Drone maker DJI has been criticized roundly this weekend over its alleged response to security researcher Kevin Finisterre’s discovery of a significant security issue involving the company’s system. According to Finisterre, he began hunting for bugs in DJI’s system under its recently established bug bounty program. In the process, Finisterre says he discovered a major security issue, but rather than rewarding him for his effort, DJI accused him of hacking and threatened to report him to the authorities.
DJI announced its bug bounty program in August following a report that claimed the U.S. Army had banned use of the maker’s drones over security concerns. As part of its announcement, DJI had stated:
“The DJI Threat Identification Reward Program aims to gather insights from researchers and others who discover issues that may create threats to the integrity of our users’ private data, such as their personal information or details of the photos, videos and flight logs they create.”
According to a long report on the matter published by Finisterre, he spent many weeks communicating with DJI through email about the scope of its bug bounty program, which hadn’t yet been publicly defined. After receiving confirmation that it included the company’s servers, Finisterre went to work in writing up a report disclosing his discoveries. Speaking of which…
Due to multiple security issues, including publicly available AWS private keys for DJI’s photo-sharing service SkyPixel, Finisterre reports that he was able to get access to highly sensitive user data, including: identification cards and passports, flight logs, and drivers licenses. Once he found this flaw, he claims that he alerted DJI to this vulnerability, and that the company acknowledged it.
After more than 130 emails back and forth between DJI and Finisterre, he states in his report that DJI said he would be rewarded with $30,000 under the bug bounty program (the maximum award). However, Finisterre reports that weeks later he received an agreement for his particular bug bounty that was “literally not sign-able.” As he goes on to explain in his report:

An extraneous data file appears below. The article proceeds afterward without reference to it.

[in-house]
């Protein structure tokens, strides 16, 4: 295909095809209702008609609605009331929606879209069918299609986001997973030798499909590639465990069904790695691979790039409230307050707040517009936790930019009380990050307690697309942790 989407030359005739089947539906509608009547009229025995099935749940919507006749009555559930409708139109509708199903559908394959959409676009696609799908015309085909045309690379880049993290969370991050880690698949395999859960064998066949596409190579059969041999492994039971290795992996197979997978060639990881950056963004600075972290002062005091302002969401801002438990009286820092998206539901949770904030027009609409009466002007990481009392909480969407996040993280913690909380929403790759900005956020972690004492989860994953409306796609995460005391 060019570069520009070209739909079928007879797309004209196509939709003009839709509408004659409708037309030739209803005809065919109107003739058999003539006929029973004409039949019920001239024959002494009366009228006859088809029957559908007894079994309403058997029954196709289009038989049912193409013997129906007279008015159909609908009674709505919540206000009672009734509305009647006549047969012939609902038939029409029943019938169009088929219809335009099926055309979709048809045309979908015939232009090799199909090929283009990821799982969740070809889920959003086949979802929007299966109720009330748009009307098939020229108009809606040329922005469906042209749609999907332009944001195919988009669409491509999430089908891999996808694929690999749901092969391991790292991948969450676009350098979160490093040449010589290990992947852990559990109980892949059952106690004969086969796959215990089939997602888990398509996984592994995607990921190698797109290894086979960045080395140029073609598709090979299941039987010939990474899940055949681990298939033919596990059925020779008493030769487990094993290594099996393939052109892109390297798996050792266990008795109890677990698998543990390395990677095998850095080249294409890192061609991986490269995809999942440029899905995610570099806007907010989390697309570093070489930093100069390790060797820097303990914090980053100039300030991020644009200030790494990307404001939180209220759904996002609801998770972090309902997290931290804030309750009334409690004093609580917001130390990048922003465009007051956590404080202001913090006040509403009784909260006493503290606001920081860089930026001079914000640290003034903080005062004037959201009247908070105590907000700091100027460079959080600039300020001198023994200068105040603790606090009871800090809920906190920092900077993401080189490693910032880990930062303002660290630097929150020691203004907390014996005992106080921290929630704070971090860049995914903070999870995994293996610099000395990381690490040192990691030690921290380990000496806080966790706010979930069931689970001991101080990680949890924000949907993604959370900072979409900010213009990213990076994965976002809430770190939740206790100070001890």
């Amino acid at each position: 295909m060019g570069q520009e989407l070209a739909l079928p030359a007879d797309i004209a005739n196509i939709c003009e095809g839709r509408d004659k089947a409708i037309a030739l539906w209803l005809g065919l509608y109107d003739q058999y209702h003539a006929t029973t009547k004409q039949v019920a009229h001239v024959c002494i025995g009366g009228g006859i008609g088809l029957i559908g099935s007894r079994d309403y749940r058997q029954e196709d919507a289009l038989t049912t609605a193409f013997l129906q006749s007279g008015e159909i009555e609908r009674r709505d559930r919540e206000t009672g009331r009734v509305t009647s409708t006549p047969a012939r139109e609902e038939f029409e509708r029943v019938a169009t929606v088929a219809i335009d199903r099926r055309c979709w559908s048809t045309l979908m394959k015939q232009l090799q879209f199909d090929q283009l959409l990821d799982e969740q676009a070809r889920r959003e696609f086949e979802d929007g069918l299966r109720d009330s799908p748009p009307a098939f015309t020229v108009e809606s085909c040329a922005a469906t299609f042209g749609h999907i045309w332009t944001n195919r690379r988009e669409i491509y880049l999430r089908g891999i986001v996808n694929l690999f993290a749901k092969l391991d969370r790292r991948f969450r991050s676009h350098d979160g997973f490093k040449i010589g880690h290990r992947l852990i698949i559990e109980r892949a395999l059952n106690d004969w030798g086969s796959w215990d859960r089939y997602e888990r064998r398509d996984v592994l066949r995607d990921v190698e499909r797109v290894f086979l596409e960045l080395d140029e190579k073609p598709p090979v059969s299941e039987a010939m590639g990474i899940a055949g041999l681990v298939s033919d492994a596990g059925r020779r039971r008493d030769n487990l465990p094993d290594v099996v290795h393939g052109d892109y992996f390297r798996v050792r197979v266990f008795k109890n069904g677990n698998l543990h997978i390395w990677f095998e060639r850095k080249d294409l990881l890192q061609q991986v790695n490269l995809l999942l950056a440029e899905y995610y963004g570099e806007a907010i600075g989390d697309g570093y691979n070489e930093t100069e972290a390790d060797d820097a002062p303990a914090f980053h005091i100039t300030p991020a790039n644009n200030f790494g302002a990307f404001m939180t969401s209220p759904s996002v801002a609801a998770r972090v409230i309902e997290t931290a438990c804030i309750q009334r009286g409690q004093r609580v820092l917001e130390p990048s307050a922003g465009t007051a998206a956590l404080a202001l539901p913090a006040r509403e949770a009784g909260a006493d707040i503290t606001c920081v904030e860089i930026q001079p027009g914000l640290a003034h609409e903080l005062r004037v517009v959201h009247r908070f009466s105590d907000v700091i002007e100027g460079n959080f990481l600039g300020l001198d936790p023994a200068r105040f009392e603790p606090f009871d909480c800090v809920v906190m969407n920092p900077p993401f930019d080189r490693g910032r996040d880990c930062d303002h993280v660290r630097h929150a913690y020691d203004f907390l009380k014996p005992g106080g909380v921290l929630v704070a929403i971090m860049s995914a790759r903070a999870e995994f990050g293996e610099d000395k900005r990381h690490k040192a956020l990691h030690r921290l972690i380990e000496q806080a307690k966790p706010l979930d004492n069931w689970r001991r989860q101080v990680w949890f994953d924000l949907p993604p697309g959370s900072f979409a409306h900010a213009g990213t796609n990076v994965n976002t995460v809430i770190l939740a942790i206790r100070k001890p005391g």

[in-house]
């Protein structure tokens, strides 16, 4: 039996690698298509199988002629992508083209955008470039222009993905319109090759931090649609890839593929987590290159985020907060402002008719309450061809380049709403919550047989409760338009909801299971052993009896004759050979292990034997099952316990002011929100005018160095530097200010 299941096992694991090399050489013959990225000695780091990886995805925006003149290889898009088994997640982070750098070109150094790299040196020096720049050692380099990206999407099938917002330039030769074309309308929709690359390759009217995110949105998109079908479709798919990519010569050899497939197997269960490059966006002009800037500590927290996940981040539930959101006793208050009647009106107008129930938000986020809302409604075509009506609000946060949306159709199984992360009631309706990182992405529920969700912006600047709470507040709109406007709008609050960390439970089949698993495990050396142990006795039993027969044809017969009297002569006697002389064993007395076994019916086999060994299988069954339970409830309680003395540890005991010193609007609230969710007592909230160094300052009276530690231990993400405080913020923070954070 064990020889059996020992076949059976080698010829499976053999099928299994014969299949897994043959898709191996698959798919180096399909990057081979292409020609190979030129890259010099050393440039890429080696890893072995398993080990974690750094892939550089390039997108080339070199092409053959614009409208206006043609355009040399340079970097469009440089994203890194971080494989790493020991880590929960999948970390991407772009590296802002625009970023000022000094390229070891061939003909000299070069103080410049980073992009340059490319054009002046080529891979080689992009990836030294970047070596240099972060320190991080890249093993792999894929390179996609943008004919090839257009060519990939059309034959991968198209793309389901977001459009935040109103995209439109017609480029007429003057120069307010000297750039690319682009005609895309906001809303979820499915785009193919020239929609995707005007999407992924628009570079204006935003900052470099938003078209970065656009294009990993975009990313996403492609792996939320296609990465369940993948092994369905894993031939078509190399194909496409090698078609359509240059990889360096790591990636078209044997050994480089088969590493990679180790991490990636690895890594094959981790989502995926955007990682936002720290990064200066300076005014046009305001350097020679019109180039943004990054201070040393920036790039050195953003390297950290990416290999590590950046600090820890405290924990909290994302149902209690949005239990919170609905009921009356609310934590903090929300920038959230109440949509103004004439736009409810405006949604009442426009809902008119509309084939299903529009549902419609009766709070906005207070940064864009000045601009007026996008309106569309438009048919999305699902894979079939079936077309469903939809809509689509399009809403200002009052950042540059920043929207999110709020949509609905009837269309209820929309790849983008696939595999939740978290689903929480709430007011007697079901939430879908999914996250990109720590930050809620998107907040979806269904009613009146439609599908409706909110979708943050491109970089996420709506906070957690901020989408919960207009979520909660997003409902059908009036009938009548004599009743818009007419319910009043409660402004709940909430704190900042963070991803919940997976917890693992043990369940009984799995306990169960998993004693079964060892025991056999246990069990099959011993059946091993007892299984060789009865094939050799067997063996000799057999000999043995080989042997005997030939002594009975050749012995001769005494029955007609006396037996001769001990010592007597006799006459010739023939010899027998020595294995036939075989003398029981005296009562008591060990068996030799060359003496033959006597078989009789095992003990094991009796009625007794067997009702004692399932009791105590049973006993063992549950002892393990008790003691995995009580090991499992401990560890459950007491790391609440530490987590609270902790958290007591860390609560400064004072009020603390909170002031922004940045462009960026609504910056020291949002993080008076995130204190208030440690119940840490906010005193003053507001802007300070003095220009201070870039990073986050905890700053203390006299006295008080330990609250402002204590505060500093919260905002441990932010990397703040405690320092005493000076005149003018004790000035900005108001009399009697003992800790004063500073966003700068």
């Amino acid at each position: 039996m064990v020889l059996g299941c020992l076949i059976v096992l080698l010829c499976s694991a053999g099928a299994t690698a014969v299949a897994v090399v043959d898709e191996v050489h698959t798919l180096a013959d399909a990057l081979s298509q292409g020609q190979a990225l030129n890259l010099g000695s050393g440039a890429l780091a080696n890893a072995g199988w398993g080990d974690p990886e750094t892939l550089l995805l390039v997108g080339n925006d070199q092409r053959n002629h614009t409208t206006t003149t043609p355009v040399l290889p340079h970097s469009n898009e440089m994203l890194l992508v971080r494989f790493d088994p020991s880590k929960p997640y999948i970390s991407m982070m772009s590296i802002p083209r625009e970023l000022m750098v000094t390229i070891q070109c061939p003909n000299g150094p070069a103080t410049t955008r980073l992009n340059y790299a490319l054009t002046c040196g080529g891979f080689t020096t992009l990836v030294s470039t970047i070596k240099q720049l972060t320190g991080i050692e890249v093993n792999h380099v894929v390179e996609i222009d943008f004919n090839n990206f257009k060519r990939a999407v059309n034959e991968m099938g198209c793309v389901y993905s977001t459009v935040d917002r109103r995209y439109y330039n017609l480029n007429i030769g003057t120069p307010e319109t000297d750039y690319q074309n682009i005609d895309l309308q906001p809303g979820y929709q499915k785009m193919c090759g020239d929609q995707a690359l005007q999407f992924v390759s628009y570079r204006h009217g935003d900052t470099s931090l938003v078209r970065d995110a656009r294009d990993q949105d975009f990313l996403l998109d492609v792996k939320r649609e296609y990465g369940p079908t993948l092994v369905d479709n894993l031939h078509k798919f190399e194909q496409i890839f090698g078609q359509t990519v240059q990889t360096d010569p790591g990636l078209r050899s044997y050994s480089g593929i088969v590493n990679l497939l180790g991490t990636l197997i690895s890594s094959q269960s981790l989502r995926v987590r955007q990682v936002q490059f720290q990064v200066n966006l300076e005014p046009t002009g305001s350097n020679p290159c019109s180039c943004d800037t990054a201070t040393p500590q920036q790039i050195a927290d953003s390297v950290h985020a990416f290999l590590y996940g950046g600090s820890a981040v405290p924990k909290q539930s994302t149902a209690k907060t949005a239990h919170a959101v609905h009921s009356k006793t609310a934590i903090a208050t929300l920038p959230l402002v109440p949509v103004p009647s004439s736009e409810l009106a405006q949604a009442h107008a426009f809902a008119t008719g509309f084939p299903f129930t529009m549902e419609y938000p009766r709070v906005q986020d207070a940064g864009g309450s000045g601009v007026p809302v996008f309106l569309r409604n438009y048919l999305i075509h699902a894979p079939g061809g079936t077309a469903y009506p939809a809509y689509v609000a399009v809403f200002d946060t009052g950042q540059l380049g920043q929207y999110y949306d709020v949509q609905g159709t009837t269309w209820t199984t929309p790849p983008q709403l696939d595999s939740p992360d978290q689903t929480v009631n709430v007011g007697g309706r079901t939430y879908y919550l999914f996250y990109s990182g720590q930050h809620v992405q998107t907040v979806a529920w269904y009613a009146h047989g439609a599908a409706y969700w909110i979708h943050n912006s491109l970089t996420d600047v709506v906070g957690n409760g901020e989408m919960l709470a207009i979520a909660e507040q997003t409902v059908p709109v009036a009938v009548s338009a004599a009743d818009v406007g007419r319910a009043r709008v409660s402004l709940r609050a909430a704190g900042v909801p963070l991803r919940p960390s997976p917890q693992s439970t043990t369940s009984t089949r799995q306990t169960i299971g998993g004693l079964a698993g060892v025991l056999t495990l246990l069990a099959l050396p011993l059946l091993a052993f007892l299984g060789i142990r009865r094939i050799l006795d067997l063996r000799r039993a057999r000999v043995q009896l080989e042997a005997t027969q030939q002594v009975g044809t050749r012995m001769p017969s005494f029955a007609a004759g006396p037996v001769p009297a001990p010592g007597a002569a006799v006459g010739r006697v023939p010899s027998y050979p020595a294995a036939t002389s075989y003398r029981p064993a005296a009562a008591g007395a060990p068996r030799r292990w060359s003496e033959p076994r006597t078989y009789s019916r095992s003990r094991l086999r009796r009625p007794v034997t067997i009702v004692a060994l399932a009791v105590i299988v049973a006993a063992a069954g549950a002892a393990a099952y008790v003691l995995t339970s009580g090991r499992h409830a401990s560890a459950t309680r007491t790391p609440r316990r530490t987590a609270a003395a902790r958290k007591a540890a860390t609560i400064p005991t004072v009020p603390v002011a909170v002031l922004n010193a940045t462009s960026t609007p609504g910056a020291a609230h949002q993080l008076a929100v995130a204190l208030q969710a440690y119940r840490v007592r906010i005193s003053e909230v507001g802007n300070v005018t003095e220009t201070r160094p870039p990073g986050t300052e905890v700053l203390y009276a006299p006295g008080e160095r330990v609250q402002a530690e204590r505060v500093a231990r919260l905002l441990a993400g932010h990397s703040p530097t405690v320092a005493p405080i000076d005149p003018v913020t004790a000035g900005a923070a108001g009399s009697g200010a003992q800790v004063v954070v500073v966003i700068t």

“I won’t go into too much detail, but the agreement that was put in front of me by DJI in essence did not offer researchers any sort of protection. For me personally the wording put my right to work at risk, and posed a direct conflicts of interest to many things including my freedom of speech. It almost seemed like a joke. It was pretty clear the entire ‘Bug Bounty’ program was rushed based on this alone.”
Efforts to alter the agreement didn’t pan out as hoped, says Finisterre, who goes on to claim that several different lawyers advised him that DJI’s final offer was, “likely crafted in bad faith,” and that it was “extremely risky” for him to sign it. It was about this time that Finisterre also receive a legal demand from DJI ordering him to delete/destroy the data he had gathered during his investigation, while appearing to threaten Finisterre with the Computer Fraud and Abuse Act.
In a statement to Ars Technica, who was the first to cover this spat between DJI and Finisterre, the Chinese drone giant referred to Finisterre as a “hacker,” claiming that he had accessed one of the company’s servers without permission and that he had tried to claim it under the company’s bug bounty program without following “standard terms for bug bounty programs.” The statement goes on to claim that Finisterre “refused to agree to these terms, despite DJI’s continued attempts to negotiate with him, and threatened DJI if his terms were not met.”
For his part, Finisterre says that he ultimately turned down the $30,000 in favor of going public with what he sees as an unsettling and unacceptable experience, concluding with the following statement:
“If you that are wondering if DJI even bothered to respond after I got offended over the CFAA threat, you should be happy to know it was flat out radio silence from there on out. All Twitter DM’s stopped, SMS messages went unanswered, etc. Cold blooded silence.”